On February 11th, hundreds of Toronto area foodservice workers, students and supporters braved winds and extreme cold to rally at the University of Toronto, demanding better for Aramark food service workers on college and university campuses across the region.

Aramark workers in the Toronto area complain of being unable to take their legally required breaks, not receiving contractually required wage increases and facing retribution for standing up for respect in their workplaces and organizing a union.

"We need to put an end to employees not receiving holiday pay or wage increases," said Alex Dagg, Canadian Co-Director of UNITE HERE. "And we need to put an end to companies like this thinking it can receive millions of dollars in tax dollars in contracts in our public institutions and get away with not following some of the most basic labor standards in our province. Aramark workers and the students they serve deserve better than this."

Joined by UNITE HERE General President Bruce Raynor, Toronto City Councilor Adam Vaughan and University of Toronto Student Union Vice-President David Scrivener, members of UNITE HERE's Ontario Council called on the university to improve working conditions and to push the Aramark to provide better services on campus.

"Students routinely complain that they are paying too much for too little from Aramark on campus," said Scrivener. "Considering that, it is outrageous that a multi-billion dollar company like Aramark still treats its workers with such disrespect, pays so little and fights workers who organize for basic improvements in their benefits, pensions and wages."

On the Obama Campaign Trail


As you all know, UNITE HERE worked tremendously hard on behalf of Barack Obama in Nevada. But you might not be aware of the major efforts to help him win in other states across the country.

For the past month, several hundred UNITE HERE members and staff have been making phone calls, knocking on doors, leafleting at work sites, and attending campaign rallies on behalf of Barack Obama. In South Carolina, Georgia, Tennessee, Missouri, Connecticut, Minnesota, Alabama, Massachusetts, New Jersey, Colorado, New York, Arizona, California, Washington, Hawaii, and Wisconsin, the union has carried the message of Senator Obama's commitment to working people and worked to make sure he becomes our next president.

In total, Senator Obama has won 24 states to Hillary Clinton's 13. According to the Associated Press Delegate Projection, he leads Hillary Clinton 1,351 to 1,262.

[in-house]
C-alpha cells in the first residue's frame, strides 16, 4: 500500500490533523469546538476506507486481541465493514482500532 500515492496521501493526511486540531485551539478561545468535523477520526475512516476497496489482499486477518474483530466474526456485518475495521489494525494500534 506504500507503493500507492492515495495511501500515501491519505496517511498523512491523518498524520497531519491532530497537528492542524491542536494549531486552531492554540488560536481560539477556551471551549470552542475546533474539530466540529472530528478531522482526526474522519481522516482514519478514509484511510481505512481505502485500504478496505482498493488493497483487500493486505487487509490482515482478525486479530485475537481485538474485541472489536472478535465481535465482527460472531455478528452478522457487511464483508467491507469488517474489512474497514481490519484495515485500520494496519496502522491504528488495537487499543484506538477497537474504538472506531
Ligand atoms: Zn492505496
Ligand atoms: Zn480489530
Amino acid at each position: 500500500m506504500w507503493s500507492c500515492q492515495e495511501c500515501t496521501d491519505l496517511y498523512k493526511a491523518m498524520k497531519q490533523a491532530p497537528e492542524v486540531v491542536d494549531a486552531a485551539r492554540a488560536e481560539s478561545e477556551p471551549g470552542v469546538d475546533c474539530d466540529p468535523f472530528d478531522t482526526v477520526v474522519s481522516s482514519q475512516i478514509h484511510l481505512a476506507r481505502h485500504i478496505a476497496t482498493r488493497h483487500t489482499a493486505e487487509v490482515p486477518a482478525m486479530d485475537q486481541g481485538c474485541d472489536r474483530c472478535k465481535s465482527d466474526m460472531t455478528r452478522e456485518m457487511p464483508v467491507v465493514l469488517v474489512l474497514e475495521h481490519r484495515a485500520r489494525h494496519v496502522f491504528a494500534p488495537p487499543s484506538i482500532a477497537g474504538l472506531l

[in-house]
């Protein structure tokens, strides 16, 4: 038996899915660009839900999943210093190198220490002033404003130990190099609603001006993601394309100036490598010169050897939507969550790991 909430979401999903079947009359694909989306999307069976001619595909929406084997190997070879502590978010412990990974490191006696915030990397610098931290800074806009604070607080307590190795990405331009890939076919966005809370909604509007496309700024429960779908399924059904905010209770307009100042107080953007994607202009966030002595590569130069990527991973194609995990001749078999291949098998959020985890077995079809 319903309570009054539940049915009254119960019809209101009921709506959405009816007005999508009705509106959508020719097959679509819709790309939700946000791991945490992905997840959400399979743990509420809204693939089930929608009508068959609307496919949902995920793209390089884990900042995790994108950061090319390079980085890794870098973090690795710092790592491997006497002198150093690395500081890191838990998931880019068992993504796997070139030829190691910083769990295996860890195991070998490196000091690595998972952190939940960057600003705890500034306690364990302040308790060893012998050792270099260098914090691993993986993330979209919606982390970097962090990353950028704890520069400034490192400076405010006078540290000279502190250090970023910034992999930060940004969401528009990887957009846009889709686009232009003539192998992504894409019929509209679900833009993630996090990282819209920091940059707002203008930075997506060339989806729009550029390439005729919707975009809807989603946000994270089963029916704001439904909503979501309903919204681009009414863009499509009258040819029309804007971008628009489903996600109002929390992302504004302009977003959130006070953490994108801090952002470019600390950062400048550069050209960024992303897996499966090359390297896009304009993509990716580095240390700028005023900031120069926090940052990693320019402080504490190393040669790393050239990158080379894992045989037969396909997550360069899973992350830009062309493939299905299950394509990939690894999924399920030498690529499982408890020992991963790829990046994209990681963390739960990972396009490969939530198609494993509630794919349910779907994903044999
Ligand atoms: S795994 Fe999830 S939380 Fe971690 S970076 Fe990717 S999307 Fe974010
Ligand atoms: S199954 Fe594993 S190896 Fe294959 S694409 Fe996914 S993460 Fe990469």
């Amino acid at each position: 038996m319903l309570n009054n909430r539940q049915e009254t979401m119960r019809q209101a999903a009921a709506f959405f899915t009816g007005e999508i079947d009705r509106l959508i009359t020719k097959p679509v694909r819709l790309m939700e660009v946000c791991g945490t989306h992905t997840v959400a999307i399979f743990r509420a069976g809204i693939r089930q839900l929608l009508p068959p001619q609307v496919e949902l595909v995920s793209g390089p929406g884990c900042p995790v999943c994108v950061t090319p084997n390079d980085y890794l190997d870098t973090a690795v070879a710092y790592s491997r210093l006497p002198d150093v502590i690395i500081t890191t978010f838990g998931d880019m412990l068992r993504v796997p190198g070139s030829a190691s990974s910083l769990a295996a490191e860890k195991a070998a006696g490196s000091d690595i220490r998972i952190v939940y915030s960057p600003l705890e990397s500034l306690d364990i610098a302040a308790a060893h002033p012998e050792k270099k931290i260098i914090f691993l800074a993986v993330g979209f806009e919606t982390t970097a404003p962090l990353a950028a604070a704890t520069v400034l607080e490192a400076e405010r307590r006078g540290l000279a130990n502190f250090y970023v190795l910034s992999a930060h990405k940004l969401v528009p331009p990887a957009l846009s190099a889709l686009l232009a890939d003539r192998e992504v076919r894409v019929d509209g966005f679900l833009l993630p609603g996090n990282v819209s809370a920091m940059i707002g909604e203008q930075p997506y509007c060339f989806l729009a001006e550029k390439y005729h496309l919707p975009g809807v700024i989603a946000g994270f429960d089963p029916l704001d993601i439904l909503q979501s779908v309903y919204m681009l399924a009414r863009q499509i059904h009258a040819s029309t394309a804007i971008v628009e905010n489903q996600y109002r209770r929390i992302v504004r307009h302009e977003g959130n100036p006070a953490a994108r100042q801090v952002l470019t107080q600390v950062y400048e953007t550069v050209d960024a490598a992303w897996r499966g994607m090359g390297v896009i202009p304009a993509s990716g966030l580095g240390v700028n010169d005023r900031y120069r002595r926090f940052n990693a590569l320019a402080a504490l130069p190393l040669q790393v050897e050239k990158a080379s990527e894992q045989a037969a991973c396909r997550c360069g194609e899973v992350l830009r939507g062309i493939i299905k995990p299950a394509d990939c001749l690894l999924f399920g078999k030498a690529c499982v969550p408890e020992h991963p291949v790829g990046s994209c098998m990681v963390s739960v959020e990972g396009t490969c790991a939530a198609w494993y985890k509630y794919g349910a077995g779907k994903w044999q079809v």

Now, more than 75 members and staff are working hard in Ohio, Texas, and Rhode Island to make sure that Barack Obama wins those states. To all those who have joined the effort: Thank you. And to those on the campaign trail now: Keep up the great work.

Montreal Cintas Workers Become First to Organize in Company's History


After years of enduring harsh working conditions for low pay, Cintas employees in Montreal, aided by North America's most democratic labor laws, have become the first in the company's history to successfully form a union. The Quebec Labor Board certified Montreal workers' petition to be represented by the Quebec Council of UNITE HERE late last week?more than one year after workers filed for recognition. Cintas delayed workers from having a voice on the job through a series appeals, but the workers stayed strong, says the Quebec Council's Director Lina Aristeo.

"Our efforts were rewarded: we now have our union," says Gabriel Aszalos, a six-year washroom employee. "Even with the long delay, our strong labor laws ensured that our rights were respected. This is a historical victory for us, and we hope it inspires our coworkers throughout the United States and Canada to stand together for safer jobs and a living wage."

Labor and Community Members Rally Outside Google Headquarters


On February 7th, more than one hundred members of UNITE HERE Local 19 and community supporters held a rally next to Google headquarters in Mountain View, CA. The city owns land adjacent to Google where the company plans to develop a four-star hotel and conference center. Google has refused to provide guarantees to the union that hotel workers at the site will be able to choose union representation quickly and without intimidation.

"We have all heard the buzz about how well Google treats its employees," said Enrique Fernandez, Business Manager for UNITE HERE Local 19. "We want Google to live up to its reputation."

Betty Guzman, a Holiday Inn employee, said, "I went to the rally not just for myself but for future hotel workers, who deserve living wages, affordable health care, and the right to choose a union." Union supporters are urging the city council not to approve the hotel deal unless the development reflects community values and protects worker's rights.